Trouble Waking Up, Sleeping Beauty

I was pretty opposed to sleeping at all since birth. My poor mother said I only slept for about an hour and a half a night as a baby. (She’s up for sainthood in my book for that alone.) And, napping was never my thing as a kid. I used to be so paranoid that I would miss something. That if I slept, I wouldn’t finish a project. I’d miss a deadline. I’d miss a client. But, as I got older, and more and more sleep deprived, I realized how desperately my body craved catching up on my sleep. Ironically, because of my lack of sleep, my fears came true. “The longer, more continuously, and later at night you work, the less efficient and more mistake-prone you become,” states Schwartz in my latest book-obsession, The Power of Full Engagement

“In addition to its energy renewing function, sleep is also a period during which substantial growth an prepare occurs — most of it at the deepest level of sleep, when slow-wave delta brainwaves are dominant. During those periods, cell devision is most active, the greatest number of growth hormones and repair enemies are released and muscles that have been stressed during the day have an opportunity to regenerate.” 

So, here are three simple steps that will throw some morning spring into your step, to get your day started on the right foot. 

No.1 - Purpose Adds Pep and Pulls You

If you want a spring in your step, purpose adds pep to your morning. Know what you wake up for. 

Clarifying why you’re waking will help keep you on your morning game. Think of both your broad and specific goals. Pushing to wake up in the morning gets exhausting. Pushing wears you out. But, your purpose, your why, will pull you out of bed. 

For example, let’s say you want to wake up 30 minutes earlier to get in a morning gym sesh. Your specific goal is to get to the gym. Your broader, more “meta” goal is because you want to feel healthier, stronger, and better about your body, so you can live a long, fulfilled, and happy life. After getting into the routine, you’ll start to feel the difference in your body, and you’ll be pulled to practice that habit rather than pushed because you’re getting your meta goal. You’re feeling better.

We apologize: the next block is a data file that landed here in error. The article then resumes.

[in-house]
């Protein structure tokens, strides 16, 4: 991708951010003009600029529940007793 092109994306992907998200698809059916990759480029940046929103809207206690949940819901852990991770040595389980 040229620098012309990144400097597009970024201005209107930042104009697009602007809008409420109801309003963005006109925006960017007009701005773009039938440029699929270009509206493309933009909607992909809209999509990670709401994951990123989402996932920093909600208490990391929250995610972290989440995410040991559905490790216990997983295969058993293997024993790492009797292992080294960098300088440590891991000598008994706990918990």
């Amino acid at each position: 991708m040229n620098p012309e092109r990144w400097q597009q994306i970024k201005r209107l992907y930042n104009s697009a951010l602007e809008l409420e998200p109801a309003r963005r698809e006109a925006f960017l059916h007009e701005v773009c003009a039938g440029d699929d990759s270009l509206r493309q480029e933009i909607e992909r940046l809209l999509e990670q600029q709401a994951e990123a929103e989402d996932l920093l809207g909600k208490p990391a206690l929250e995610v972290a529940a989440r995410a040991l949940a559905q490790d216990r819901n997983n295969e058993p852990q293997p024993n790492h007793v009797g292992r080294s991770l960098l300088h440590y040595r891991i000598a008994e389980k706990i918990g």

You can even use your alarm clock to remind you of your goal. If your alarm is on your phone, name your alarm your why, like “Make breakfast to make energy!” or “Exercise to Feel Fueled!” That way, when you try to hit snooze, you’ll be reminded of your why. 

No.2 - Power down so it’s easier to power up in the morning.

One main key to waking up refreshed is getting the right amount of sleep the night before. The National Sleep Foundation found that the light emitted from electronics, like computers and phone screens, actually crashes your circadian rhythm by delaying the release of melatonin in your body. Technology keeps us alert. Thus, you stay charged waaaaaaay past your bedtime. 

Bedroom tech ticks off your feng sui. Turn it off an hour before you sleep. 

Whether or not you believe in the ancient Chinese practice of feng sui, there is one rule that doctor’s back up. No electronics next to your bed! Resist the temptation to check your Facebook feed before you go to bed by charging all electronics in another room, designated as your ‘charging station.’ If you use your phone as an alarm clock, set your phone and your alarm on the other side of the room at least one hour before you go to bed. Then, don’t touch it. Set it and forget it. Spend the next hour detoxing from your day. Do your nightly routine. Take a bath. Make some tea. Crack open a nice fiction book (not on an iPad or Kindle) and let your mind rest until tomorrow. Purge your sacred sleeping space of electronics.

No.3 - You got to Move It, Move it!

When you regularly practice high fitness, you can actually perform on less sleep. Since we’re all busy bees, sometimes we don’t have time to get the full eight hours of sleep we need. Instead trade a half hour of sleep for a half hour of cardiovascular training or strength training in the morning. Exercise significantly improves your concentration, decision making skills, short term memory, alertness, and mood. “Interval training is a means by which to build more energy capacity and to tolerate more stress but also teach the body to recover more efficiently.” 

Now, get yo’ sleep on!

Don’t snooze on sharing this info. Give your drowsy friend a wake-up call and share this with them.